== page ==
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Upon arriving at Jack’s house, twelve-year-old Bee makes
the entire family feel self-conscious. Bee is elegant, worldly,
and self-possessed, and Jack says that he admires her but also feels
threatened by her. On Christmas day, Jack and Bee have a conversation
about Bee’s mother, Tweedy. Bee tells Jack that Tweedy looks anxious
all the time and that she believes Tweedy’s agitation stems from
the persistent absences of her husband, Malcolm. Bee says Tweedy’s
real problem is that Tweedy doesn’t know who she is. As Bee talks,
comparing Tweedy to Babette, Jack gets the disturbing sensation
that Bee is attempting to communicate with him in some different,
mysterious way and that she’s trying to pry secret information from
The next morning, Jack takes Bee to the airport. As they
drive, quietly listening to the radio, Jack notices that his daughter
is watching him carefully, with a compassionate yet condescending
expression on her face.
On his way back to the airport, Jack stops at a graveyard, marked
with a sign that reads “The Old Burying Ground.” The burying ground
is beyond the noise of the traffic, and Jack stands there for a
moment, waiting to feel “the peace that is supposed to descend upon
the dead.” Jack says that the dead have a kind of presence; an accumulated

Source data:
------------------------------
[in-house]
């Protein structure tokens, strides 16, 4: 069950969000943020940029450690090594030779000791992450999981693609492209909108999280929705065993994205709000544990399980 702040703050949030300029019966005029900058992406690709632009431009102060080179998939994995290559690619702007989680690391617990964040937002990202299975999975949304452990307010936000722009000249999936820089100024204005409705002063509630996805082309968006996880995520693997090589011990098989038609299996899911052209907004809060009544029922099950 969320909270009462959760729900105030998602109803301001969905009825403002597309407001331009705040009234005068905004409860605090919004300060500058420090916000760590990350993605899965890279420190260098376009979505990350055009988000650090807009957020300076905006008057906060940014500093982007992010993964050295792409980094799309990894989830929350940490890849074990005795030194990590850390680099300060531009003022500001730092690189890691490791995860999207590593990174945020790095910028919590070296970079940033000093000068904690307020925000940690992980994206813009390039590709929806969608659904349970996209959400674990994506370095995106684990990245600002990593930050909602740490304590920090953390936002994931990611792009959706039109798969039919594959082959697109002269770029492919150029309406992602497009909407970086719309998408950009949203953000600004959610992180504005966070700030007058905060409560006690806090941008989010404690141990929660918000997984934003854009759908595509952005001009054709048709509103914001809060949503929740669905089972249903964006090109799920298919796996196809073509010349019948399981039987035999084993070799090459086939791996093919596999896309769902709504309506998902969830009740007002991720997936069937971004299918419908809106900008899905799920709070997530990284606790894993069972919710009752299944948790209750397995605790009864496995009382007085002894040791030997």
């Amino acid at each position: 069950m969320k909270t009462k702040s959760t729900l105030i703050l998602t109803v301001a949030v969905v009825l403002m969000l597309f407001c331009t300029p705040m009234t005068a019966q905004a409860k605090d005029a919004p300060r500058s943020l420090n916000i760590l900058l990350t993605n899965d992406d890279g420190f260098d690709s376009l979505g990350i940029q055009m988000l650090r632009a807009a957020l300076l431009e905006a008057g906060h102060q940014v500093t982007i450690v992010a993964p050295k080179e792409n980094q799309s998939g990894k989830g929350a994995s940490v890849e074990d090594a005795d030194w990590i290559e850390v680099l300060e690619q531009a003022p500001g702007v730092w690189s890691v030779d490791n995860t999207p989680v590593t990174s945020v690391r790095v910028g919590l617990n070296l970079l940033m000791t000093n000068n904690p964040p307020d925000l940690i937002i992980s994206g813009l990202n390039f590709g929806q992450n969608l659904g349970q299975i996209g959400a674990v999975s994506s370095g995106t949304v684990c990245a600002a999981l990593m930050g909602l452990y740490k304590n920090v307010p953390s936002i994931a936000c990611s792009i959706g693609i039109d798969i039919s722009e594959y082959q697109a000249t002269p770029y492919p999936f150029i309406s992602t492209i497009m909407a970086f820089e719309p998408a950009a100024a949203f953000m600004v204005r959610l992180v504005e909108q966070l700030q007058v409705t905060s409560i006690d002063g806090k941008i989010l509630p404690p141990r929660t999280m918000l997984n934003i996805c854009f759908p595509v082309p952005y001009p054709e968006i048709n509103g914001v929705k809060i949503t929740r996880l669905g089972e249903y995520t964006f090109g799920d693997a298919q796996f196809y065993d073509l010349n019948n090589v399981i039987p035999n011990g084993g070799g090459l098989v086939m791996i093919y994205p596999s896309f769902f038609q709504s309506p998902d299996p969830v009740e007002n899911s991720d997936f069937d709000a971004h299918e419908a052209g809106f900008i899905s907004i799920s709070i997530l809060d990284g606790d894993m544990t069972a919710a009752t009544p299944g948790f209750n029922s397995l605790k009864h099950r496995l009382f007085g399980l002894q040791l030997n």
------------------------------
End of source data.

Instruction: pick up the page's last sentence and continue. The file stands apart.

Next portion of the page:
energy that the living can detect.
Mr. Treadwell’s sister, Gladys, dies from what the doctors
call “a lingering dread,” resulting from the four days she and her
brother were lost at the mall. Jack says that whenever he reads
obituaries he automatically compares the age of the deceased to
his own age. He speculates how great men of history like Attila
the Hun must have felt about the prospect of death. Jack wants to
believe that Atilla the Hun met death without fear, accepting it
as a natural part of human existence.
Over breakfast, Babette comments to Jack that their life
is good. When Jack asks what brought on that observation, Babette
says that she felt it needed to be said, before telling Jack that
she has bad dreams. They once again discuss the question “Who will
die first?” Babette is adamant that she wants to die before Jack
but believes that as long as there are children in the house, nothing
serious can happen. Jack counters her, saying that he wants to die
first, because without her he would feel incomplete. They continue
to debate, back and forth, into the night.
Later, Babette leaves to teach her posture class. Murray
comes over to talk to the children, because he believes that children
are open to special forms of consciousness. Jack goes to make Murray
a cup of coffee, and Heinrich chastises him for not doing it efficiently, thereby
expending huge amounts of unnecessary motion. Jack admits to us
that he does not actually want to die first—though he doesn’t want
to be alone after Babette’s death either. Jack doesn’t know who
to plead his case to, because he doesn’t know “who decides these
Later, while watching television, Babette’s face comes
onto the screen. Everyone is frightened and confused for a moment,
until they realize that a local cable station must be televising
Babette’s class. The program doesn’t seem to be producing any sound,
but the family watches Babette’s image, awestruck, anyway. Jack